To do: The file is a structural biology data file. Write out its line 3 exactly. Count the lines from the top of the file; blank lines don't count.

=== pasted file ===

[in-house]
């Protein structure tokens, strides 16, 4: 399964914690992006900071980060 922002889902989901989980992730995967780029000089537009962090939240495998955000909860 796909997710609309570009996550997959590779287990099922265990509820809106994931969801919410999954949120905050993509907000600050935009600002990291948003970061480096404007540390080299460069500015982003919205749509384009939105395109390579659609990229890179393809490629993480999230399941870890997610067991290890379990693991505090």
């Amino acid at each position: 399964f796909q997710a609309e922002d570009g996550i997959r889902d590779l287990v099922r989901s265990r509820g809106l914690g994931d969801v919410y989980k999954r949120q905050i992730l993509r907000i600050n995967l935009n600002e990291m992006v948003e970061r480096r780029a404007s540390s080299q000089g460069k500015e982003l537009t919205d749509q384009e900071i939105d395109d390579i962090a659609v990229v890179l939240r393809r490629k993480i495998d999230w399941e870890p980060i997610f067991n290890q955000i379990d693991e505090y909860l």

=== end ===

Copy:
């Amino acid at each position: 399964f796909q997710a609309e922002d570009g996550i997959r889902d590779l287990v099922r989901s265990r509820g809106l914690g994931d969801v919410y989980k999954r949120q905050i992730l993509r907000i600050n995967l935009n600002e990291m992006v948003e970061r480096r780029a404007s540390s080299q000089g460069k500015e982003l537009t919205d749509q384009e900071i939105d395109d390579i962090a659609v990229v890179l939240r393809r490629k993480i495998d999230w399941e870890p980060i997610f067991n290890q955000i379990d693991e505090y909860l």